A New York City museum is highlighting famed painter Georgia O'Keeffe's role as a style icon. The Brooklyn Museum exhibit — titled "Georgia O'Keeffe: Living Modern" — features clothing, paintings and photos as part of a yearlong project celebrating feminist thinking. Guest curator Wanda M. Corn studied six decades worth of O'Keeffe's garments and accessories, telling the AP that O'Keeffe, who made many of her clothes, also was an artist "in her self-fashioning."
Exhibit coordinator Lisa Small says O'Keeffe's distinctive clothing style symbolized her lifelong commitment to minimalism. The exhibit, which runs until July 23, takes a new look at how the renowned modernist artist, famous for her paintings of enlarged flowers, New York skyscrapers, and New Mexico landscapes, proclaimed her progressive, independent lifestyle through a self-crafted public persona—including her clothing and the way she posed for the camera.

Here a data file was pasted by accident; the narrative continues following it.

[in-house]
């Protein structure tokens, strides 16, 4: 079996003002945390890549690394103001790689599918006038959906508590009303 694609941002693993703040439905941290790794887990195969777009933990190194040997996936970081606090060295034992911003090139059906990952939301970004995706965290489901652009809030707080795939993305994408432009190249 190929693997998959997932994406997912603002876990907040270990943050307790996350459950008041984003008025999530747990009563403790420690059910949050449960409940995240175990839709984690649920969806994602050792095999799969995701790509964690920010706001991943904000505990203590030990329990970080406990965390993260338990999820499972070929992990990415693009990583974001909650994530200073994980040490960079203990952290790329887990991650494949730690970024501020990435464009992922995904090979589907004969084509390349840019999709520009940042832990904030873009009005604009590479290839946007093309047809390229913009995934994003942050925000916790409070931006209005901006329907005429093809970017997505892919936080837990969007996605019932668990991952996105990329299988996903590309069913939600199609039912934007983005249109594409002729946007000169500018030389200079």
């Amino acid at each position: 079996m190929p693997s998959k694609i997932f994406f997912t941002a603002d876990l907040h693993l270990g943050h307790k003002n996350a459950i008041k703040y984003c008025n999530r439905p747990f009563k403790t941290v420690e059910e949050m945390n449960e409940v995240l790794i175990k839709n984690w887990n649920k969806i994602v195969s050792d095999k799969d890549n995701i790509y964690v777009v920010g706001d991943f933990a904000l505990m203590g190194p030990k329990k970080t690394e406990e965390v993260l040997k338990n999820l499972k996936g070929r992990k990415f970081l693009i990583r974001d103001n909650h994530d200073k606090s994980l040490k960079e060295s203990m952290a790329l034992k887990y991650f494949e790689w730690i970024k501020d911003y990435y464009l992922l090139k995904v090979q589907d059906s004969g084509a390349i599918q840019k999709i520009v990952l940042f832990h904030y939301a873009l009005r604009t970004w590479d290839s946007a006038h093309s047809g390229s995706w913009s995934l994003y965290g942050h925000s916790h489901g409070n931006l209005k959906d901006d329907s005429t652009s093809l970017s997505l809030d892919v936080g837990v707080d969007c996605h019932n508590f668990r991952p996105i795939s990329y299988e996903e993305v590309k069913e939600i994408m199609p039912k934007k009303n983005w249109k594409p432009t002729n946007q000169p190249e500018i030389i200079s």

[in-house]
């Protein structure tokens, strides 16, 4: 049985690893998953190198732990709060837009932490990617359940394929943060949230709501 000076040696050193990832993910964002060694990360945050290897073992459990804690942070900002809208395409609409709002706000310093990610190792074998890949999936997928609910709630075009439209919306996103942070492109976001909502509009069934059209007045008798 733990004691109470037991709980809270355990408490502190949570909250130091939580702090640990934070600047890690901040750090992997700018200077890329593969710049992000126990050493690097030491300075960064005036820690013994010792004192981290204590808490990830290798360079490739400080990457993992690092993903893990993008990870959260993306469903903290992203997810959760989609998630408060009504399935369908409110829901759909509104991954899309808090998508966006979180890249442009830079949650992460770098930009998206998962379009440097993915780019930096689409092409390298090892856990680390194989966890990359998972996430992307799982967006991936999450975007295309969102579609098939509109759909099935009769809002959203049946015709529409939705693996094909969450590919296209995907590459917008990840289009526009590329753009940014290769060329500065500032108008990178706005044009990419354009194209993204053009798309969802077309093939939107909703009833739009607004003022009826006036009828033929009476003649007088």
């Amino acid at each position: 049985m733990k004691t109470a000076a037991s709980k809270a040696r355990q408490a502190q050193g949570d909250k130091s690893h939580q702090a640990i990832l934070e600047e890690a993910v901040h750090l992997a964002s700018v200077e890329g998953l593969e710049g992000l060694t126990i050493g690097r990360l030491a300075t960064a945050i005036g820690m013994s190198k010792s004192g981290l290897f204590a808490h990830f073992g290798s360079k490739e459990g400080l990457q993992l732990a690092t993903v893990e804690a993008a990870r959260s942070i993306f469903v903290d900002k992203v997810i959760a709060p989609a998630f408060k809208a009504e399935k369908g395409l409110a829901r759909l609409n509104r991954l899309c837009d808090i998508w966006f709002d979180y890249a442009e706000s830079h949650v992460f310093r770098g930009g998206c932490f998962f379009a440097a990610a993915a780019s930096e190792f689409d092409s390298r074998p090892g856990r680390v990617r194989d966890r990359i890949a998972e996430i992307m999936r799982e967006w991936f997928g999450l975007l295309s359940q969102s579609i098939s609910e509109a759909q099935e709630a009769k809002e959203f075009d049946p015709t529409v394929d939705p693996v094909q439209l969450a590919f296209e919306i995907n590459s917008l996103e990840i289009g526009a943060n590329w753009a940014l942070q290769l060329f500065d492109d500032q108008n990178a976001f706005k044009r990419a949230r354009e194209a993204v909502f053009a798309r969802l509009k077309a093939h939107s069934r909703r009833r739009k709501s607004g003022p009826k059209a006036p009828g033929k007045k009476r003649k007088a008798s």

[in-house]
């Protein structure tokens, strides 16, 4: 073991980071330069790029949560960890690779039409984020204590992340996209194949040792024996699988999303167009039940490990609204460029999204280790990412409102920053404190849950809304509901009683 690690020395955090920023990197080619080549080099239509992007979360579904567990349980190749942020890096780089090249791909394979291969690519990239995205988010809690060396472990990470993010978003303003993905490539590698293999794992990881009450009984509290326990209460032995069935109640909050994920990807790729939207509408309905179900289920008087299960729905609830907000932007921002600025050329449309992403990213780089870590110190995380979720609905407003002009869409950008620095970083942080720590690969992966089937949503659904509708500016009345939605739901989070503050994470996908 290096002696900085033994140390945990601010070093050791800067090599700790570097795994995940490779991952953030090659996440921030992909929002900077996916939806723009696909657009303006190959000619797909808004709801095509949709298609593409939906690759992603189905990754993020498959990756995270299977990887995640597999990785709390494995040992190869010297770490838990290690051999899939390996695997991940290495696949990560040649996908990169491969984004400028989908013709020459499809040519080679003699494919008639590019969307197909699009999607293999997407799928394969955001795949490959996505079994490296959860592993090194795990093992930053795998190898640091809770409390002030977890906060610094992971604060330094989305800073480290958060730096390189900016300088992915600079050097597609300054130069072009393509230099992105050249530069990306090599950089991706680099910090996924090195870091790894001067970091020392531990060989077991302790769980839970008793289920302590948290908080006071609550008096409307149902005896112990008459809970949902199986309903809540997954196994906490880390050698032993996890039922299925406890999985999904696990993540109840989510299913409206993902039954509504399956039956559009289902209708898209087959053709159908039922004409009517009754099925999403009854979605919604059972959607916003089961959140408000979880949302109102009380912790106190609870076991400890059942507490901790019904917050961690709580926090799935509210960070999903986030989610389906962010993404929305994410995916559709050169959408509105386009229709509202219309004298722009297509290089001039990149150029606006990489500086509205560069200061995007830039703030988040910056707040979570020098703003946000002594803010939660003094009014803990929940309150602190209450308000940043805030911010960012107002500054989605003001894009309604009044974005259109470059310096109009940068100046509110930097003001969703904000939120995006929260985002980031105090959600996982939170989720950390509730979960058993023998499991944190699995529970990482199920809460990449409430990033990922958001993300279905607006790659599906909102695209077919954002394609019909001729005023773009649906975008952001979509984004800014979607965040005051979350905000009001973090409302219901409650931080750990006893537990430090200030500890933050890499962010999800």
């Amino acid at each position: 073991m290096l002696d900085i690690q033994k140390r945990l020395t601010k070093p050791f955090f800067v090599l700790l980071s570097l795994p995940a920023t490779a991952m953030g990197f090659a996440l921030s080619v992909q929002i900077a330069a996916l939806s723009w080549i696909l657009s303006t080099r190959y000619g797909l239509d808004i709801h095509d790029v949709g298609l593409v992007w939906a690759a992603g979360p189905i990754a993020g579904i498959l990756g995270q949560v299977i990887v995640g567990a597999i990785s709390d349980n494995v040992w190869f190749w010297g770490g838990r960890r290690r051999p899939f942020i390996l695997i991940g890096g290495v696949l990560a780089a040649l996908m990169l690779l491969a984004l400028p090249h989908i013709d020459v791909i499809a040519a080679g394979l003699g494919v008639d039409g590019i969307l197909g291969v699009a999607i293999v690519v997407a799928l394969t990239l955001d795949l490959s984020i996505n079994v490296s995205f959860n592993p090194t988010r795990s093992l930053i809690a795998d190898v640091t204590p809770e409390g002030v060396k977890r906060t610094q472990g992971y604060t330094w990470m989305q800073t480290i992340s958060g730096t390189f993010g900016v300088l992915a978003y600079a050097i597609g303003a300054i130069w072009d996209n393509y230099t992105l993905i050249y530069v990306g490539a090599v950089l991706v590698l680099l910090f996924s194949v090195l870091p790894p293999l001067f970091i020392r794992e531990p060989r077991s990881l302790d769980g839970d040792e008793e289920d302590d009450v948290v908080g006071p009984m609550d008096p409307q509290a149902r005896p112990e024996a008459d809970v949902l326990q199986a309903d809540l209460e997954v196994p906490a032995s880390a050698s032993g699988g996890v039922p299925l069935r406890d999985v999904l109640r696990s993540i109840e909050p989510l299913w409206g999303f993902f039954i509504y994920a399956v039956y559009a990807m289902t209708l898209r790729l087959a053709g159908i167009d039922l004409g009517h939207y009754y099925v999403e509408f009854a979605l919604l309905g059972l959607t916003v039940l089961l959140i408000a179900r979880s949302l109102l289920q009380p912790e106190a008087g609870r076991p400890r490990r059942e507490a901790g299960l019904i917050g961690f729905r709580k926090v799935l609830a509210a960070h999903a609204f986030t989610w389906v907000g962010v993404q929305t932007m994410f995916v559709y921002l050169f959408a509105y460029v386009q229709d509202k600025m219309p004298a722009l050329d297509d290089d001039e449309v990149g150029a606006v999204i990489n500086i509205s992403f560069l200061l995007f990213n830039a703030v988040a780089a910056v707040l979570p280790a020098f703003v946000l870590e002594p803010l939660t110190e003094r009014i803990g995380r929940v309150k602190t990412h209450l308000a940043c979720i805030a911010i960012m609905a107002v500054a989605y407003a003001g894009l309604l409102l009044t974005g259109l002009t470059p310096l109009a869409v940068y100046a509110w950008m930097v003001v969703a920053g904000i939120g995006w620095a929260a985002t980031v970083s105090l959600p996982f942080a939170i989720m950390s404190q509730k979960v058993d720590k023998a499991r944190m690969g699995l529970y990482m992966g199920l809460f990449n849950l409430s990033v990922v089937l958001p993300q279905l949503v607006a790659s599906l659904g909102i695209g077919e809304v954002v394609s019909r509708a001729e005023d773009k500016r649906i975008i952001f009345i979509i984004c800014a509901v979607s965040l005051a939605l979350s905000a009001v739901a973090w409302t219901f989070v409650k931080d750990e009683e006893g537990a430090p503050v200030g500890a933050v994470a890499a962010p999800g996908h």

According to the Brooklyn Museum, it "expands our understanding of O'Keeffe by focusing on her wardrobe, shown for the first time alongside key paintings and photographs. It confirms and explores her determination to be in charge of how the world understood her identity and artistic values."
In addition to selected paintings and items of clothing, the exhibition presents photographs of O’Keeffe and her homes by Alfred Stieglitz, Ansel Adams, Annie Leibovitz, Philippe Halsman, Yousuf Karsh, Cecil Beaton, Andy Warhol, Bruce Weber, Todd Webb, and others. It also includes works that entered the Brooklyn collection following O’Keeffe’s first-ever museum exhibition, which was held at the Brooklyn Museum in 1927.